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The Perils of Freedom

February 16, 2012

In that same conversation with a friend, I was told that freedom was not a God-given right, that the Bible certainly didn’t preach freedom.

Made me wonder what Bible she reads.  Or what “freedom” she speaks of.

Today, freedom seems to mean “free to do whatever I want free of consequences.”  That’s one too many “frees.”

The Bible is full of people doing whatever they want, many of them God’s favorite people, like Abraham, Moses, David… everyone but Jesus, in fact.  He didn’t strike them dead very often (even in the Old Testament), and even then, only in accordance with clear consequences He spelled out in advance.

That’s really beginning with a sidetrack, because the perils I speak of are summed up nicely by John Adams:

“Our Constitution was made only for a moral and religious people. It is wholly inadequate to the government of any other.”

Now, JA made many other statements critical of religion, and even went so far as to say that the democracy wasn’t founded on the Christian god, and that every democracy eventually commits suicide; that it will invariably consume itself.

And I agree with all these sentiments.  The government was founded to secure our rights based on a series of checks and balances, including secular voters, not theocracy.  However, the PEOPLE of America must be moral and religious (I think he really meant moral and/or religious, because non-believers can be moral and do well in this life, if not in the next).

Freedom is a dangerous thing.  Another quote by JA is appropriate:  “The government is wholly dependent on qualities it cannot provide its citizens.”  Those qualities are, in fact, things citizens cannot give themselves, either.  At best we can aspire to them.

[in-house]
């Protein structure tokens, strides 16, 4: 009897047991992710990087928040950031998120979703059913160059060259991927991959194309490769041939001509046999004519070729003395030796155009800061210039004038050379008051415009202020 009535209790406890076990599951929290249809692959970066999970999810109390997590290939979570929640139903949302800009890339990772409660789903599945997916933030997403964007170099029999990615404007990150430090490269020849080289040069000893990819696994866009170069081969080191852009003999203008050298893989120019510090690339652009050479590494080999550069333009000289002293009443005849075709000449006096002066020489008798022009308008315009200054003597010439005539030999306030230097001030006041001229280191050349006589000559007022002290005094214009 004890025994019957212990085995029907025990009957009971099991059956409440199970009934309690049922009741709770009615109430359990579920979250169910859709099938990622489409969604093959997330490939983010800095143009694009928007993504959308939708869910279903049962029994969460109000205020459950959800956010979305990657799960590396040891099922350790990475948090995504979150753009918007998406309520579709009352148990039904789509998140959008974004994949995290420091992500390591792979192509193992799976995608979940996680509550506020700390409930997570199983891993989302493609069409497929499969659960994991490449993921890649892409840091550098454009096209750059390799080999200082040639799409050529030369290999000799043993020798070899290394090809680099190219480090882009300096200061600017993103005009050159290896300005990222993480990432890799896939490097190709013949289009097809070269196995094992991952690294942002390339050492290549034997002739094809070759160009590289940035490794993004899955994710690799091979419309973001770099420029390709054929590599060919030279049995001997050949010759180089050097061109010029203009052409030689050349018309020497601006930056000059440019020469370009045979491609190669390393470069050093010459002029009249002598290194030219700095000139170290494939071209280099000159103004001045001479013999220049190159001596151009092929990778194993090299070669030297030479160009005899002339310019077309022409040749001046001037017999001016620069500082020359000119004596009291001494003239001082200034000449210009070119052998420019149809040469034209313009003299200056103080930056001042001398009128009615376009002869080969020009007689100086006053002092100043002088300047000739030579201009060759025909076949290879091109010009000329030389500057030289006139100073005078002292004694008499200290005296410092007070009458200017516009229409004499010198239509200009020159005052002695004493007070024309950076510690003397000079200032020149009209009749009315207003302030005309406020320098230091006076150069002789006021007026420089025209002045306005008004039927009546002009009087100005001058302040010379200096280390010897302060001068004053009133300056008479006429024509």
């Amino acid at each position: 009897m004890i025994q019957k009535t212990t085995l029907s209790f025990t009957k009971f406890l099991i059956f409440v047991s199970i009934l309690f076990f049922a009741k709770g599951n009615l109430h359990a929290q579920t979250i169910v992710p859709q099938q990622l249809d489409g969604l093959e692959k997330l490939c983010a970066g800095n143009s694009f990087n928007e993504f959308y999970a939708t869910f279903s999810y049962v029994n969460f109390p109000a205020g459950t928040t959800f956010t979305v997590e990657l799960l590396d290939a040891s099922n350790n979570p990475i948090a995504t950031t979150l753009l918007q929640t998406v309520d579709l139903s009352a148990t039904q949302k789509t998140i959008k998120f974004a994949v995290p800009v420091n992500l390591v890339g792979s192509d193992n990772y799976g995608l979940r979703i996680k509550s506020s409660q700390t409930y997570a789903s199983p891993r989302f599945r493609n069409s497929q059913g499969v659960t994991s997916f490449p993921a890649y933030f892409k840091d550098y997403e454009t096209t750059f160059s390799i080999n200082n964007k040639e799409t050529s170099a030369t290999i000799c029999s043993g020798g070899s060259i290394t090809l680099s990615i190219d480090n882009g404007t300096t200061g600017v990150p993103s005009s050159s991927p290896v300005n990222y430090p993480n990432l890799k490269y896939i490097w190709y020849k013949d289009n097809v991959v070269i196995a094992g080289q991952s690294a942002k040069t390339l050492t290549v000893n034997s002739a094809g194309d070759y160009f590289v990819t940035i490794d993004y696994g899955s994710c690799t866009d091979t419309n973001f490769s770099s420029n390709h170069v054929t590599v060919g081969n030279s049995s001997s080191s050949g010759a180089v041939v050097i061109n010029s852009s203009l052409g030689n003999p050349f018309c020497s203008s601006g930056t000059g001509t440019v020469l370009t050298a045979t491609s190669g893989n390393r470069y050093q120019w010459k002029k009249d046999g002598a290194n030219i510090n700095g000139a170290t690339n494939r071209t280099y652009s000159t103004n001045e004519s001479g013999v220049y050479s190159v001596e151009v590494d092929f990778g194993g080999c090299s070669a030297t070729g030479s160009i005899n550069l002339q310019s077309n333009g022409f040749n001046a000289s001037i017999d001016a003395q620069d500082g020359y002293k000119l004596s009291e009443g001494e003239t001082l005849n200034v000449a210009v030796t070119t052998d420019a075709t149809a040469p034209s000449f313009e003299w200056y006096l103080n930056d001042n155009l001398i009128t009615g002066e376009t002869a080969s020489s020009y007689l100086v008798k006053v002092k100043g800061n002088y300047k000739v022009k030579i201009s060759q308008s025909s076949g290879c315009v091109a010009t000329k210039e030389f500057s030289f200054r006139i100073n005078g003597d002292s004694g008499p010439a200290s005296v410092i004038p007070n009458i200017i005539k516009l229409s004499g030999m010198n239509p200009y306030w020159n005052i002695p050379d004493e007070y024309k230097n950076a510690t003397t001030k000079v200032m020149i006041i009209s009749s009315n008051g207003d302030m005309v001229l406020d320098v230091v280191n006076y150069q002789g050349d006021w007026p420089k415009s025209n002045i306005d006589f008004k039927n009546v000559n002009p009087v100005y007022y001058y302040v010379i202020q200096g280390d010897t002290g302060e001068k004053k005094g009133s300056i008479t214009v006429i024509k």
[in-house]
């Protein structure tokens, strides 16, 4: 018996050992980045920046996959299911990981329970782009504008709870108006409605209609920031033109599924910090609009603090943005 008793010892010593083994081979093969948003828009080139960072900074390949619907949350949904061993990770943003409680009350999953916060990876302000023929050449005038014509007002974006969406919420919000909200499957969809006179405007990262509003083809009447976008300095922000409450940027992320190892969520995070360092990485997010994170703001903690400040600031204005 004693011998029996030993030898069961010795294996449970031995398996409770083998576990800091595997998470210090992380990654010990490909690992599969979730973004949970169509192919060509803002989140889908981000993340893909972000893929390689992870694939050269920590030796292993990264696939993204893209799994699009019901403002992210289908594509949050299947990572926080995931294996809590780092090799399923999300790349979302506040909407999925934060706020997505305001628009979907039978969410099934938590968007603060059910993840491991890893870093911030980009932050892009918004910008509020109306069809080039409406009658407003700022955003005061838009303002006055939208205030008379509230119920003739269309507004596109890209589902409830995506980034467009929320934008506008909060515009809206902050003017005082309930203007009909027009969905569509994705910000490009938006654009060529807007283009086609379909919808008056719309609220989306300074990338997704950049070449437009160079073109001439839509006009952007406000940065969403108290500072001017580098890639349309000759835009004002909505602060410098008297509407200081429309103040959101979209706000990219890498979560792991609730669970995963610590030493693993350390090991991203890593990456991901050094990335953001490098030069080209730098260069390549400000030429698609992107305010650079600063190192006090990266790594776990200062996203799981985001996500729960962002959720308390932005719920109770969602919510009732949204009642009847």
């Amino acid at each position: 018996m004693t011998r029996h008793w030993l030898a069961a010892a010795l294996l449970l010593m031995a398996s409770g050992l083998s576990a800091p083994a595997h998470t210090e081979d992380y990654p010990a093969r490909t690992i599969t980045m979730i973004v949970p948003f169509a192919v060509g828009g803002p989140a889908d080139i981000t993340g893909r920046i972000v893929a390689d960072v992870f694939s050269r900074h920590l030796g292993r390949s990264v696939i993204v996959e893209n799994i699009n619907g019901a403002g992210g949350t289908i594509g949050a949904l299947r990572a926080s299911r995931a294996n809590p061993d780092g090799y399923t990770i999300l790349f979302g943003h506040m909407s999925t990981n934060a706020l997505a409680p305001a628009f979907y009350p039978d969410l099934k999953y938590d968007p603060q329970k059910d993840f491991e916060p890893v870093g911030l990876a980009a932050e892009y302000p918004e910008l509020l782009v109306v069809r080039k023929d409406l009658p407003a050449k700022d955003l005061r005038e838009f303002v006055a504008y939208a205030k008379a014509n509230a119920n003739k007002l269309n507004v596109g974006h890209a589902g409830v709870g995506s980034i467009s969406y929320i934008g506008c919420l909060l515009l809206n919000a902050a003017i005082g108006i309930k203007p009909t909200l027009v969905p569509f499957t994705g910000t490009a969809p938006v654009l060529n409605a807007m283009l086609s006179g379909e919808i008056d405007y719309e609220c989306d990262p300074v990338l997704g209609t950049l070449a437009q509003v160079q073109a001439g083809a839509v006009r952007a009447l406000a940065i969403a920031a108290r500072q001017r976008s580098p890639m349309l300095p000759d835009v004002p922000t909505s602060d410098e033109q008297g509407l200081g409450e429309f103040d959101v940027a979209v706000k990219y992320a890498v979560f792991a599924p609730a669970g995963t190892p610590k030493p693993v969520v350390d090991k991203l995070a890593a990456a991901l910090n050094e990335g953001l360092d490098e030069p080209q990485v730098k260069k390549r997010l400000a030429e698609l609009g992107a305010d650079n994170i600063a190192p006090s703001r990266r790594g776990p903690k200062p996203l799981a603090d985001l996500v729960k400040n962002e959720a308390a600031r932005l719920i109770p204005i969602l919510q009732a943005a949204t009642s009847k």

Morality is only easy when we live in a bubble that is easily controlled.  As dangerous as the greater world is, the strongest assaults on our morality are from within ourselves.  Failure to realize that morality is often a guard on our base desires (as opposed to putting us above them), we can rationalize away the consequences on ourselves and others, and use our freedom to “consume us.”

Look at sex, for example.  There is absolutely no objective, rational excuse to pursue it outside of a monogamous relationship.  The dangers of unwanted consequences, such as HIV, STDs, pregnancy, emotional abuse or disunity, are blithely ignored.  Industries of imperfect prevention or immoral efforts to end the lives of predictable consequences become acceptable.

Or education is another example.  The consequence of not finishing high school is ignored (yes, I know that’s a simplification of a major social problem), but there are ways to survive: crime, public assistance, entry-level jobs, the military.   Oddly enough, the lack of education limits freedom, since options are removed from the table.

I suspect that every problem we currently have is rooted in failures of morality and religion.  Until those are addressed, every other solution is a band-aid.

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